How can intellectual property contribute to the 2030 Agenda for Sustainable Development?

This post originally appeared on the Transitions to Sustainability blog:

Both sustainable development and an effective protection of intellectual property (IP) rights are priorities for many countries. Yet whether countries adopt adequate IP policies that facilitate transitions to a more sustainable world is an open question. The North-South economic divide brings to light the challenges and opportunities that countries face in using IP as a tool and asset to help achieve the goals of the 2030 Agenda for Sustainable Development. While developed countries have started to commit to mitigating the negative consequences of industrial development on the environment and to emphasise the societal impact of economic activities, developing countries struggle with unmet needs in areas such as education, health, energy, sanitation and financial services. This means that the transition path to a much-desired sustainable world remains long.

The Sustainable Development Goals (SDGs) are highly political and span from “no poverty” to “peace, justice, and strong institutions” and “partnerships for the goals”. Intellectual property, as an instrument that rewards knowledge creators, appears to play no direct role in achieving sustainability aims. An indirect link, however, can be found if we consider the technological innovation needed for addressing some of the SDGs such as “affordable and clean energy”, “climate change”, “clean water and sanitation”, and so on. IP incentivizes and protects many innovations addressing environmental challenges. Technology is key to progress and to reducing the developmental gap between the North and the South, but access to technology remains a challenge for many developing countries due to financial constraints, poor infrastructure, lack of robust legal systems, and many other reasons. IP is one of the factors that plays an important role in access to technology, both in developed and in developing countries. This is because IP rights protect new knowledge embedded in technological innovations. Strong rights enable innovators to capture returns on investment and further incentivize innovation in cutting-edge technology. But strong protection has its drawbacks, because society bears the costs of reduced competition, increased prices of the protected technology, and barriers to using the protected technology in order to develop follow-up innovations.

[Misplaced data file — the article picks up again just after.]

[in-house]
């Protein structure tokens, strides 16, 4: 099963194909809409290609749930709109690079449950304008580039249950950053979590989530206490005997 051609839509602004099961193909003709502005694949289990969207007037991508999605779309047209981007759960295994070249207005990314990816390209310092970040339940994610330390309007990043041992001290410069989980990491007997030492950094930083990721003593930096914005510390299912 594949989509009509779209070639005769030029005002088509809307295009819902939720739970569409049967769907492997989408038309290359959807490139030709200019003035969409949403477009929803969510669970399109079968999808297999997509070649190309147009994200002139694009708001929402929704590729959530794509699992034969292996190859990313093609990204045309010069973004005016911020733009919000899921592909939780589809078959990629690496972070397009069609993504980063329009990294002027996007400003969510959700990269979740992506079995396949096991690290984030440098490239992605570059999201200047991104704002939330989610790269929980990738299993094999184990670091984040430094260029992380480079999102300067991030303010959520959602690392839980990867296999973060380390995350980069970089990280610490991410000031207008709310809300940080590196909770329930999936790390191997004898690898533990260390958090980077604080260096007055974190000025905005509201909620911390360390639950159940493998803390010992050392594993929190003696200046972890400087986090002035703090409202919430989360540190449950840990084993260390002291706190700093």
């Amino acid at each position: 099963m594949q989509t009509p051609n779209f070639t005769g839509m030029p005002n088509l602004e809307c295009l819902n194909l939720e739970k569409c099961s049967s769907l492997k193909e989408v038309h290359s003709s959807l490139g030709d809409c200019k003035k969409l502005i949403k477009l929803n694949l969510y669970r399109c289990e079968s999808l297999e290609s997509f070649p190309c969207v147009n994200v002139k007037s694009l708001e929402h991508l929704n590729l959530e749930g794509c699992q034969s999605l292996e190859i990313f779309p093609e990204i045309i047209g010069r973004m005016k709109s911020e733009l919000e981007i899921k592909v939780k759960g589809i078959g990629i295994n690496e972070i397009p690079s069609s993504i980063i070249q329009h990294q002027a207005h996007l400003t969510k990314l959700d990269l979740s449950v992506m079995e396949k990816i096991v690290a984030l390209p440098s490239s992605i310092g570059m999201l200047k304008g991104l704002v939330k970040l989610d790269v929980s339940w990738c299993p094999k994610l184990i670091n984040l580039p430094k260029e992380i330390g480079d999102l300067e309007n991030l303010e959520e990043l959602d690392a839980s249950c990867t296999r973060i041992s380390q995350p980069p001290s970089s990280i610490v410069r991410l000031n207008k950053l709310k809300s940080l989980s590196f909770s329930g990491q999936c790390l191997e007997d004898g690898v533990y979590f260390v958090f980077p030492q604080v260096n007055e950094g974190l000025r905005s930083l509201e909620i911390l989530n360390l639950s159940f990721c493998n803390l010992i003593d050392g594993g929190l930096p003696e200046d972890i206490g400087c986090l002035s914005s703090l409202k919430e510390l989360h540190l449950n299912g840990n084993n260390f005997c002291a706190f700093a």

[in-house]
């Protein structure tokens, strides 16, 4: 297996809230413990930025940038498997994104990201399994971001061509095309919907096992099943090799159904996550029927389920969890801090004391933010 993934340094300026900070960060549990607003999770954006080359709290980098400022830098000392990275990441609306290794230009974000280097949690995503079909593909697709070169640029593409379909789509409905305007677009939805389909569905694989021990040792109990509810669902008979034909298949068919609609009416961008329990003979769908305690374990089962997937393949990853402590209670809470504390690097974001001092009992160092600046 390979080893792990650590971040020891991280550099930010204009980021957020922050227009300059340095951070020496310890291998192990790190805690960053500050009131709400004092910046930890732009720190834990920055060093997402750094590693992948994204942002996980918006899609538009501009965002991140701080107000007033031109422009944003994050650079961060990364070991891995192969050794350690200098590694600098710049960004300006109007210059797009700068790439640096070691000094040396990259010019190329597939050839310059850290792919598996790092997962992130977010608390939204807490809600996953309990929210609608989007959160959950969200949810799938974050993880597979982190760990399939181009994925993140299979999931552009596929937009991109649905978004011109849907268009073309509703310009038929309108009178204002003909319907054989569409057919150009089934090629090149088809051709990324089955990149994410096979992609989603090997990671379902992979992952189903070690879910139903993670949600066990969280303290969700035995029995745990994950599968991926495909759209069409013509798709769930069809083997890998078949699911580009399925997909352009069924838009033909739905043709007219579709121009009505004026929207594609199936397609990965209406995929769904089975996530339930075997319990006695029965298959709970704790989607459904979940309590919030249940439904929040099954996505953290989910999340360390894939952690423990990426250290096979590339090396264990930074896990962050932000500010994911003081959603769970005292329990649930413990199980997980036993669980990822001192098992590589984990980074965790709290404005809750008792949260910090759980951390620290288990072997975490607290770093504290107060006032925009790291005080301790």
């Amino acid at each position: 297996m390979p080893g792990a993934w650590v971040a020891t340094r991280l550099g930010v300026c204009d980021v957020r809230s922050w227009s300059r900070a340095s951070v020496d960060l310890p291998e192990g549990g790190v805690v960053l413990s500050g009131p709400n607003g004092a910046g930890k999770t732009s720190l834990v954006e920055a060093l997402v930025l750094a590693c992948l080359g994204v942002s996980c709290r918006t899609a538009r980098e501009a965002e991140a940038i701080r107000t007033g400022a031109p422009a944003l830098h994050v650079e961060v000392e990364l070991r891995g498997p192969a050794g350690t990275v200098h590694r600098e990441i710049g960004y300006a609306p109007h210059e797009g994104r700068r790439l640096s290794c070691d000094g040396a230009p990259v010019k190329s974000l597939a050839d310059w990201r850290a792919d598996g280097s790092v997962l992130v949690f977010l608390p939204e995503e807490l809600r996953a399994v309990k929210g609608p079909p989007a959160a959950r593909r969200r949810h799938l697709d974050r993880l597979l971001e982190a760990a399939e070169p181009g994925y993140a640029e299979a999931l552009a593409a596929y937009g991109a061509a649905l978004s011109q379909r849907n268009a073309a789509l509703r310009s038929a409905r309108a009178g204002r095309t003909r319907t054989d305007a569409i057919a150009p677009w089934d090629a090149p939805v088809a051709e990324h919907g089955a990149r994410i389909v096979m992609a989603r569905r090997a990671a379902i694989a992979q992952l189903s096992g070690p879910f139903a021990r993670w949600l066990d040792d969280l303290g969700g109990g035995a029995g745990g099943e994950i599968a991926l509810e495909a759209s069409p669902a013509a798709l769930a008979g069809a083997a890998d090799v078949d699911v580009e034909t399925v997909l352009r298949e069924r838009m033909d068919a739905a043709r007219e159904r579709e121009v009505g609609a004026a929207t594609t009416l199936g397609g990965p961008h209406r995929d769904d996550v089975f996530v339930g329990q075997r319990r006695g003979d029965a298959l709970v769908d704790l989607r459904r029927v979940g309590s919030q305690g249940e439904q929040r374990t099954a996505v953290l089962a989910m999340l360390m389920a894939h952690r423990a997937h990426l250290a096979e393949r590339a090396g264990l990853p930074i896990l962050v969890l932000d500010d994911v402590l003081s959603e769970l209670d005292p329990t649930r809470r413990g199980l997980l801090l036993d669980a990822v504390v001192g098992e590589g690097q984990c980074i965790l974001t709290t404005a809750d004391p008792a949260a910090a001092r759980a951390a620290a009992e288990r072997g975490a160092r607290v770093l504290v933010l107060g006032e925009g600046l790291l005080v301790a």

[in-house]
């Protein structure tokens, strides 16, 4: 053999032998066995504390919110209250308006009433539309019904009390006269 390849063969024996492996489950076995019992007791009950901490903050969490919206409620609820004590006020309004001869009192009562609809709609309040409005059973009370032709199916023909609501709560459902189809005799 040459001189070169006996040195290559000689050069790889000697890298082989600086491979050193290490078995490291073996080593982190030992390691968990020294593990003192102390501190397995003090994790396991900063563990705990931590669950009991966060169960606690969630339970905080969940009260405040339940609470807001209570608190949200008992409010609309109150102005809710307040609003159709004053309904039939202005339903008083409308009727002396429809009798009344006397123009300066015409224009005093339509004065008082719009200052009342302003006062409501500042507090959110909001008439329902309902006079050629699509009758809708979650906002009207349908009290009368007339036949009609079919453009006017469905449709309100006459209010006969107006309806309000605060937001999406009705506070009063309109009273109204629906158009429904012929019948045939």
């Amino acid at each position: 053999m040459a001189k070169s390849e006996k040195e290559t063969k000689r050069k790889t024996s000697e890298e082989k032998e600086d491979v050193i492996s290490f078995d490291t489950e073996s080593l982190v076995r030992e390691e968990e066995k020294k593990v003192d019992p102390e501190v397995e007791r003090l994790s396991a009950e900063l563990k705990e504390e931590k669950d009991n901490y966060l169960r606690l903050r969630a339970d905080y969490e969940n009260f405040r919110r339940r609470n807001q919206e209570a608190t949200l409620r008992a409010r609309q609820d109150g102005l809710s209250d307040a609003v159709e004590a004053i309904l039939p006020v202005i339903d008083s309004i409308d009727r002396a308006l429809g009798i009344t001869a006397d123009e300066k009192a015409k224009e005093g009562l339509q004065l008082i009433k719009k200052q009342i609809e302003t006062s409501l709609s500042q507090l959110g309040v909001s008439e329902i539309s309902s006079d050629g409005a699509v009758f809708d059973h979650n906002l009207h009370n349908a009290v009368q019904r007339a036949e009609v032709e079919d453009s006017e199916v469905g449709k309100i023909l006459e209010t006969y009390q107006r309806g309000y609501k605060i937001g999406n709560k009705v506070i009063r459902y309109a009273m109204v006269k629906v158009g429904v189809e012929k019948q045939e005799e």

Setting the right balance between the innovator’s interest in restricting access to the protected innovation, and the interests of society in accessing innovations, is therefore important for fostering an innovative and sustainable economy.